Sunshine on My Shoulders

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"Sunshine on My Shoulders"
Sunshine on My Shoulder (John Denver single)– American record.png
A-side to the RCA Gold Standard release of "Sunshine on My Shoulders"
Single by John Denver
from the album Poems, Prayers & Promises
B-side "Around and Around"
Released October 22, 1973
Format vinyl record, vinyl maxi, CD, digital format
Genre Folk
Length 3:18 (Single version)
5:10 (Album version)
Label RCA Records
Songwriter(s) John Denver, Dick Kniss, Mike Taylor
Producer(s) Milt Okun
John Denver singles chronology
"Rocky Mountain High"
"Sunshine on My Shoulders"
"Annie's Song"
"Rocky Mountain High"
"Sunshine on My Shoulders"
"Annie's Song"

"Sunshine on My Shoulders" (sometimes titled simply "Sunshine") is a song recorded and co-written by American singer-songwriter John Denver. It was originally released as an album track on 1971's Poems, Prayers & Promises and later, as a single in 1973. It went to number one on the Billboard Hot 100 chart in the U.S. in early 1974.

Song history[edit]

Denver described how he wrote "Sunshine on My Shoulders": "I wrote the song in Minnesota at the time I call 'late winter, early spring'. It was a dreary day, gray and slushy. The snow was melting and it was too cold to go outside and have fun, but God, you're ready for spring. You want to get outdoors again and you're waiting for that sun to shine, and you remember how sometimes just the sun itself can make you feel good. And in that very melancholy frame of mind I wrote 'Sunshine on My Shoulders'."

The album version features an extra verse, not heard on the Singles charts, due to the song's length. In addition to Denver's wondering on if he had a day and a song. In the second verse, It mentions Denver's wondering if he had a tale, and a wish. The song ends with the words "ALMOST ALWAYS", being held on until the song's end.

It was originally the B-side of one of his earlier songs, "I'd Rather Be a Cowboy". As the Vietnam War came to an end, the song took on a new significance and began to receive airplay on adult contemporary radio stations. It entered the Billboard Hot 100 at number 90 on January 26, 1974 and moved into the number one spot nine weeks later, remaining at #1 for one week. The song also topped the adult contemporary chart for two weeks in 1974.[1] Billboard ranked it as the No. 18 song for 1974.


  • John Denver – 6 & 12-string acoustic guitars, vocals
  • Mike Taylor – acoustic guitar
  • Richard Kniss – double bass
  • Frank Owens – piano

The song also features strings and winds, including oboes.

In popular culture[edit]

A 2 1/2-hour made-for-television movie titled Sunshine, which aired on NBC in 1973, used the song as a theme. The movie starred Cliff DeYoung and Cristina Raines. It told the story of a young mother dying from cancer.[2] High ratings prompted a TV series (also Sunshine) which ran for three months during the summer of 1974. The short-lived series began where the movie left off with the young widowed father (DeYoung) raising his stepdaughter (Elizabeth Cheshire). It is said by many who were close to the woman whom the movie was based on including her parents that Denver used quotes from her journals in writing the song. Credit was never given and this may have been part of a lawsuit that was considered if not filed after the release of the movie.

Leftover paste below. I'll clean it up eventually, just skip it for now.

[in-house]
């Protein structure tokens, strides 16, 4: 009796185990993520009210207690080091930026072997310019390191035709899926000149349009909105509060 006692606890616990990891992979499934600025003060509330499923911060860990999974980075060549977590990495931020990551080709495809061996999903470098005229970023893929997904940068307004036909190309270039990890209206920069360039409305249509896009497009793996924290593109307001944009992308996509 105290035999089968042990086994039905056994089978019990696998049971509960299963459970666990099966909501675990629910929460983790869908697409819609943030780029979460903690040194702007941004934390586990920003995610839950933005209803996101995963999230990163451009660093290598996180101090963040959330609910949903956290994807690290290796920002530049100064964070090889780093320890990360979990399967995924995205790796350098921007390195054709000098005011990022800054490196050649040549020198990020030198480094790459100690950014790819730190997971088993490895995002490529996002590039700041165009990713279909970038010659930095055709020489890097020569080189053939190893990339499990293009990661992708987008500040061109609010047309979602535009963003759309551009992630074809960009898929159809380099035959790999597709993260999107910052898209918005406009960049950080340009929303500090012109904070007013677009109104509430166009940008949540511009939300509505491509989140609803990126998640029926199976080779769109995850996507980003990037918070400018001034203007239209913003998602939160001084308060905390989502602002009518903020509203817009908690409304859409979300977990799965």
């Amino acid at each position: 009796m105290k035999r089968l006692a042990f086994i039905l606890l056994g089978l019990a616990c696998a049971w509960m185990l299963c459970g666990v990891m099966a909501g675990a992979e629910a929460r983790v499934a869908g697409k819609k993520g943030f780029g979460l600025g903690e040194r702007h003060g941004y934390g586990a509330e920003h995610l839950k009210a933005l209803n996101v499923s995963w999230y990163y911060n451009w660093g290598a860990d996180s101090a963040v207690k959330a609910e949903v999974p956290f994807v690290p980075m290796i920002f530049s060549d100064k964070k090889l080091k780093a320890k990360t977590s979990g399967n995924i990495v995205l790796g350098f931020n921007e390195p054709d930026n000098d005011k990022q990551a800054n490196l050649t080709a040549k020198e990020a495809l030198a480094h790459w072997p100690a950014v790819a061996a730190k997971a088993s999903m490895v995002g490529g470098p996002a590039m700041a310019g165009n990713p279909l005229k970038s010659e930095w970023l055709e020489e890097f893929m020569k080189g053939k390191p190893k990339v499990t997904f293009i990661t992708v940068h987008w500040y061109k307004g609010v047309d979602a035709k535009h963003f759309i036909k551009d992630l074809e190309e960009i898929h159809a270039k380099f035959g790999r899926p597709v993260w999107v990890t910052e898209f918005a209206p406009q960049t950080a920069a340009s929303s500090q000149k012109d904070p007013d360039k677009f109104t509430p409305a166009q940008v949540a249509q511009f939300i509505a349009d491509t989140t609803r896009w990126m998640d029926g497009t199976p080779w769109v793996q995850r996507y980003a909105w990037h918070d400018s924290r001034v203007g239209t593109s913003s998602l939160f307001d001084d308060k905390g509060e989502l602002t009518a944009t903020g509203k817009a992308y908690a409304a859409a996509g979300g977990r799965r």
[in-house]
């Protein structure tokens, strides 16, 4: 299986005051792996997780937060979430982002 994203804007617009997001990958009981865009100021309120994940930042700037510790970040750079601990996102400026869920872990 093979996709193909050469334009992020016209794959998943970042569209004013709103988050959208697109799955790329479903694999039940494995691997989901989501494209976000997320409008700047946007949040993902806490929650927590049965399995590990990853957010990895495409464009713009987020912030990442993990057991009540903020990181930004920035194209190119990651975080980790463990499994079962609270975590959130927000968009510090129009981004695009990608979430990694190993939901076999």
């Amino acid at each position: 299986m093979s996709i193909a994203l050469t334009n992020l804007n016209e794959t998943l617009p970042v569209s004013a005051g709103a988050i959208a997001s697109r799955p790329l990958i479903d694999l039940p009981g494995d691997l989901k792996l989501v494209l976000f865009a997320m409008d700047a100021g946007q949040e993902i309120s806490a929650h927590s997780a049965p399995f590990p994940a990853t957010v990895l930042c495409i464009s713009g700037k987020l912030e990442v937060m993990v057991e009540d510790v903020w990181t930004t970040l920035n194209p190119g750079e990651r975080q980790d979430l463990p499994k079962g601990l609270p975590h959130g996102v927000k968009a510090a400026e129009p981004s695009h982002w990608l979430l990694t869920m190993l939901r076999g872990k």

In the movie Super Troopers, the character Farva explains to the rookie Rabbit how John Denver won the country music award for best artist. He refers to Mr. Denver as, "Mr. Sunshine on my God Damn Shoulders" John Denver.

Andy Williams released a version in 1974 on his album, The Way We Were.

In a 1994 episode of The Simpsons, a hippie is seen singing the song during a heat wave, and is subsequently punched in the face by a passing stranger.[3]

In a late-1990s Internet Rumor; John Denver was alleged to be a former CIA sniper and had a technique of distracting his quarry by using a pocket mirror to reflect sunlight onto the target's shoulder before delivering the kill shot, and was inspired to write the song.

In the John Denver Biopic Take Me Home: The John Denver Story (2000) it is played when Denver (Chad Lowe) takes his new glider out for a Test flight. This final scene is based on the real life event that killed Denver in 1997. The 1996 re-recorded version is the one played.

The song is featured in a 2005 episode of the CBS drama Cold Case, entitled "The Woods".

The song was covered on Carly Rae Jepsen's first studio album Tug of War in 2008, and was released as her first single.

Chart performance[edit]

Chart (1974) Peak
Canada Top Singles (RPM)[4] 1
Canada Adult Contemporary (RPM)[5] 2
US Billboard Hot 100[6] 1
US Adult Contemporary (Billboard)[7] 1
US Hot Country Singles (Billboard)[8] 42

See also[edit]


  1. ^ Whitburn, Joel (2002). Top Adult Contemporary: 1961-2001. Record Research. p. 76. 
  2. ^ St. Marie, Jeanne (2000). John Denver and Me. iUniverse. p. 2. ISBN 1469705753. 
  3. ^ "[1F22] Bart of Darkness". 10 July 1997. 
  4. ^ "Top RPM Singles: Issue 5000a." RPM. Library and Archives Canada. April 6, 1974.
  5. ^ "Top RPM Adult Contemporary: Issue 5037." RPM. Library and Archives Canada. April 13, 1974.
  6. ^ "John Denver Chart History (Hot 100)". Billboard.
  7. ^ "John Denver Chart History (Adult Contemporary)". Billboard.
  8. ^ "Hot Country Singles". Billboard. Nielsen Business Media, Inc. 86 (16): 34. April 20, 1974. ISSN 0006-2510. 


  • The Billboard Book of Top 40 Hits, Billboard Books, 9th edition, 2010, ISBN 978-0823085545

External links[edit]

Preceded by
"Dark Lady" by Cher
Billboard Hot 100 number-one single
March 30, 1974 (one week)
Succeeded by
"Hooked on a Feeling" by Blue Swede